Billionaire William Koch kidnapping suit moves to Colorado |

Billionaire William Koch kidnapping suit moves to Colorado

A lawsuit accusing Pitkin County property owner and billionaire William Koch of imprisoning one his employees has been transferred to the U.S. District Court in Denver.

Berkeley, Calif., resident Kirby Martensen, a former executive at the Oxbow Group, an energy company controlled by Koch, originally sued Koch in the Northern District of California in October. The Oxbow Carbon division is the world’s largest distributor of petroleum coke. As of March 2012, Forbes estimated Koch’s net worth to be $4 billion.

Earlier this month, a federal judge approved Koch’s request to transfer the case to Colorado. The thrust of Koch’s argument was that most of the alleged events took place in Colorado, so that’s where the case should be handled. In her Sept. 4 ruling to move the case to Colorado, Magistrate Judge Jacqueline Scott Corley agreed with the venue change and also noted that testimony by Martensen has “weakened” his kidnapping accusations.

Martensen’s suit alleges that Koch, whose Castle Creek Road estate is the former location of the Elk Mountain Lodge, invited him to Koch’s Bear Ranch near Somerset, about 70 miles from Aspen, for a two-day meeting in March 2012. Martensen flew from San Francisco to Aspen, where Koch met him on March 21.

“As a result Koch’s agents, on behalf of Koch, continued to hold Martensen against his will thereby kidnapping and (keeping) him captive in the vehicle during the trip to Denver.”

Martensen spent the night at the ranch, and after breakfast the next morning, Koch took Martensen and others on a tour of another one of his properties, which includes some 50 buildings designed to replicate a late-19th-century Western town.

After the tour, two of Koch’s agents interrogated Martensen in a room and “accused Martensen of participating in a wide-ranging scheme to defraud Oxbow and Koch of hundreds of millions of dollars, accepting bribes from competitors and diverting freight to a known competitor,” the lawsuit alleges.

After the interrogation, Koch’s agents escorted him to an SUV, served him with termination papers and told Martensen he would be taken to Aspen, the suit claims. But first, Martensen had to wait in a cabin for three hours and was warned that a sheriff’s deputy was on the site to make sure he didn’t leave, the suit says.

While Martensen thought he would be taken to Aspen-Pitkin County Airport, he instead was taken to Denver against his will, the suit says.

“As a result Koch’s agents, on behalf of Koch, continued to hold Martensen against his will thereby kidnapping and (keeping) him captive in the vehicle during the trip to Denver,” the suit alleges.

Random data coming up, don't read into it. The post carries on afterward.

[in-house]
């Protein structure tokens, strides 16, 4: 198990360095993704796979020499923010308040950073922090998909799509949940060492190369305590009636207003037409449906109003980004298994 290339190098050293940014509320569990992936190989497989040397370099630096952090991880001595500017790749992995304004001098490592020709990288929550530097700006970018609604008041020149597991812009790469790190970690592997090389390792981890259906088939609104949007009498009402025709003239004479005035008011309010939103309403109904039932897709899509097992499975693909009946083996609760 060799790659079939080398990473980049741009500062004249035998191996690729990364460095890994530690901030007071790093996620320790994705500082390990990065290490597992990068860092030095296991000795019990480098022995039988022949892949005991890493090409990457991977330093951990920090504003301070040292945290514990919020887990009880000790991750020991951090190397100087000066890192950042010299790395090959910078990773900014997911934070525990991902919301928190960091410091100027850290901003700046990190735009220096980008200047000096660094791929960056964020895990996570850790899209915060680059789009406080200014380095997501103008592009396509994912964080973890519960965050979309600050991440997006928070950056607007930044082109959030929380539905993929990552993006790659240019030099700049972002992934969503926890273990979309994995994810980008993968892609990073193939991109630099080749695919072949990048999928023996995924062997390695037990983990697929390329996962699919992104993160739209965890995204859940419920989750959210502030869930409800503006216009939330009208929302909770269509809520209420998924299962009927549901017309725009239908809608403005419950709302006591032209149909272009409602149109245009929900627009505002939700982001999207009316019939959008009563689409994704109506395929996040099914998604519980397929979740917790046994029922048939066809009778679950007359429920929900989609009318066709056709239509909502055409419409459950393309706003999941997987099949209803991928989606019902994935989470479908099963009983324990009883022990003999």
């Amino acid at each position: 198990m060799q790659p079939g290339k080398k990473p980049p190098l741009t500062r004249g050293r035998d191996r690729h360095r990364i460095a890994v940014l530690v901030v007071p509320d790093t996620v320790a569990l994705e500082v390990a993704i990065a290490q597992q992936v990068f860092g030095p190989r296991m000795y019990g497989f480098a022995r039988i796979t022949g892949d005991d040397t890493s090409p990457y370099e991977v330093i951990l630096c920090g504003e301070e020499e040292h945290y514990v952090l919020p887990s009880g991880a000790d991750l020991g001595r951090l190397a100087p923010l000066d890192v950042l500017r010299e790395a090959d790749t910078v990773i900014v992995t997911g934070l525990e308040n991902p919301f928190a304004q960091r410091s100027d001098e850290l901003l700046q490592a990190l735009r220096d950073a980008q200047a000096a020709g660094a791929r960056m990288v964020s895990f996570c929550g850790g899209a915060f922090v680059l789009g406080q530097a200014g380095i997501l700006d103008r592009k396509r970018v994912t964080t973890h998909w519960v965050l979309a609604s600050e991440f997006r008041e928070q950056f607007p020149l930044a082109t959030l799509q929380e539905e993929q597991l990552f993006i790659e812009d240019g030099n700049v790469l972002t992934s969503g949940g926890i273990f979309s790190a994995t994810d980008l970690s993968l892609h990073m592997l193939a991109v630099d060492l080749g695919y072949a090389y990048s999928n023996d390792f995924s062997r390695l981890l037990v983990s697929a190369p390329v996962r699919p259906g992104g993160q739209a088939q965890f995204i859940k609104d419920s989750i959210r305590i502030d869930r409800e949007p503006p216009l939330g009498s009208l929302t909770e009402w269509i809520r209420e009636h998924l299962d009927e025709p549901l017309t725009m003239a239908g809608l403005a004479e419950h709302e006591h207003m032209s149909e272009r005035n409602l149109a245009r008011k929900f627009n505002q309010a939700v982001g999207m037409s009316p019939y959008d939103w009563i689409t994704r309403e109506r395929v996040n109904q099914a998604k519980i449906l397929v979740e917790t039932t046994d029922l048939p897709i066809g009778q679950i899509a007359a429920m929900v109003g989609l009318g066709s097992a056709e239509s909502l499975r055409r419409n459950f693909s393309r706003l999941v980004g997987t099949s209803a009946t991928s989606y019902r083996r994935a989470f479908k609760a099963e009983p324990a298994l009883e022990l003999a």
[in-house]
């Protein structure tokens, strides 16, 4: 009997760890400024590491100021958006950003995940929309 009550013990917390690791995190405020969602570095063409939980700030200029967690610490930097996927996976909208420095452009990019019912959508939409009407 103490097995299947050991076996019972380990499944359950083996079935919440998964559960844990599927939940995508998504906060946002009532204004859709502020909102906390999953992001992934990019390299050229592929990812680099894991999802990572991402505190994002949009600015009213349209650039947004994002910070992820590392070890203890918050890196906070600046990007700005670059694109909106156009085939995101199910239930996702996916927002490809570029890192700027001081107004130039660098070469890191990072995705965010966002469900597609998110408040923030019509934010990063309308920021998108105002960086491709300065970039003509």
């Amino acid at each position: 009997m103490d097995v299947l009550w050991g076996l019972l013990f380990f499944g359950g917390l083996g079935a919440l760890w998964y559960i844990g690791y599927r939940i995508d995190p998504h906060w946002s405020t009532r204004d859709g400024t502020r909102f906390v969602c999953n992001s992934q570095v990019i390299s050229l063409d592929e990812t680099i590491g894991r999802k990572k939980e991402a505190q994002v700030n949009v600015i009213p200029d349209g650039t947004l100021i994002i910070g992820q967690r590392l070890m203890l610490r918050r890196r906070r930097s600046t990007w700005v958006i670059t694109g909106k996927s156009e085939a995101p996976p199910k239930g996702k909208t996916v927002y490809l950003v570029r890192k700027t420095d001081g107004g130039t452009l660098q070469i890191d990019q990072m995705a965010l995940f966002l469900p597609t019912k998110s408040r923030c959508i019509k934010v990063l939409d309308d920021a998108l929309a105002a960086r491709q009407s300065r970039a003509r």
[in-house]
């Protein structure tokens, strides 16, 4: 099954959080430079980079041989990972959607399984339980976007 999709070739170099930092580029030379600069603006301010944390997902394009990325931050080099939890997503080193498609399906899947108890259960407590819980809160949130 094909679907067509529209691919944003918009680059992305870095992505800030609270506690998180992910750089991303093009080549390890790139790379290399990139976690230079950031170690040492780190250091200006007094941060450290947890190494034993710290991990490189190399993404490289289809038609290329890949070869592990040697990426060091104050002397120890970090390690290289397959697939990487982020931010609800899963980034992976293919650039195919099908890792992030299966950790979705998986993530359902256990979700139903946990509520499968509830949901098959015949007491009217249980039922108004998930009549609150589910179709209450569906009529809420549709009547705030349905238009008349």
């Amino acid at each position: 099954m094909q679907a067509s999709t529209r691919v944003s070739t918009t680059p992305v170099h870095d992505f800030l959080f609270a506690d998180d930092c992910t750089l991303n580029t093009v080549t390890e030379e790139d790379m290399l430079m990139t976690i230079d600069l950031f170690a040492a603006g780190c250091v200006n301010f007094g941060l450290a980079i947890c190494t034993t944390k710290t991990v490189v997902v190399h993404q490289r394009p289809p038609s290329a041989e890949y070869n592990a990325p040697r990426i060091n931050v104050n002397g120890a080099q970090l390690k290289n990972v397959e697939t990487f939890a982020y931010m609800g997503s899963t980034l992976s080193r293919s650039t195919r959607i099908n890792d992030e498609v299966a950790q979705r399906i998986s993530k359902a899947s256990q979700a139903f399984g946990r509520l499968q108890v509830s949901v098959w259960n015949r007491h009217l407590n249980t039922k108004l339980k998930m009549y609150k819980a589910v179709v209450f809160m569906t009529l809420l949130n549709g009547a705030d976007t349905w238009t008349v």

He was then taken to a private jet at a private airport in Denver and later was flown to Oakland, Calif., landing there at 4 a.m., the suit says.

An agent told Martensen he then would be taken to a nearby Courtyard by Marriott hotel, but he declined and took a cab, the suit says.

“A cab arrived and Martensen left Oakland Airport thereby ending his captivity by Koch’s agents,” the lawsuit says.

Martensen claims that he was interrogated and fired because Oxbow had learned that he suspected the company was engaged in a scheme to dodge paying $200 million in federal taxes with its Asian trading business.

“Koch promoted and implemented a plan to intimidate and discredit Martensen for the purpose of chilling his speech and damaging his credibility,” the complaint alleges.

Koch has denied the allegations in subsequent court filings, and Corley noted in an order dated Sept. 3that a May deposition with Martensen discredits his kidnapping allegations.

That’s partly because Koch’s alleged agents, while taking Martensen to Denver, stopped at the 7-Eleven in Carbondale, let him out of the SUV and permitted him to enter the store. Because Martensen was allowed to go in the store, he could have made a cellphone call to 911 or even fled. During the deposition, Martensen explained that he thought he was under arrest.

“I’m not going to resist,” he said. “That’s not me. I want this — I want to be the most compliant, acquiescent, nicest guy so that I’m well-treated and, hopefully, this all gets straightened out.”

“So nobody was forcing you to remain with them at that time, but you decided, on your own, that you wanted to remain with them in the hopes of trying to work it out at the end of the day?” a Koch attorney asked Martensen.

“Yes, that is what I believed,” Martensen said.

Corley’s order to transfer the case to Colorado included part of the transcript of the deposition.

“Contrary to (Martensen’s) allegations, … (Martensen) testified that (Koch’s) agents did not escort (Martensen) to the plane,” Corley wrote. “(Martensen) also testified that he was not ordered onto the plane in Denver. Nor was (Martensen) intimidated into getting onto the plane. … This new evidence weakens (Martensen’s) claim of false imprisonment.”

In addition to the false-imprisonment claim, Martensen’s suit also alleges separate causes of civil conspiracy and conspiracy.

The next hearing in the case is set for Oct. 23. The case has been assigned to Magistrate Judge Craig B. Shaffer, court records show.

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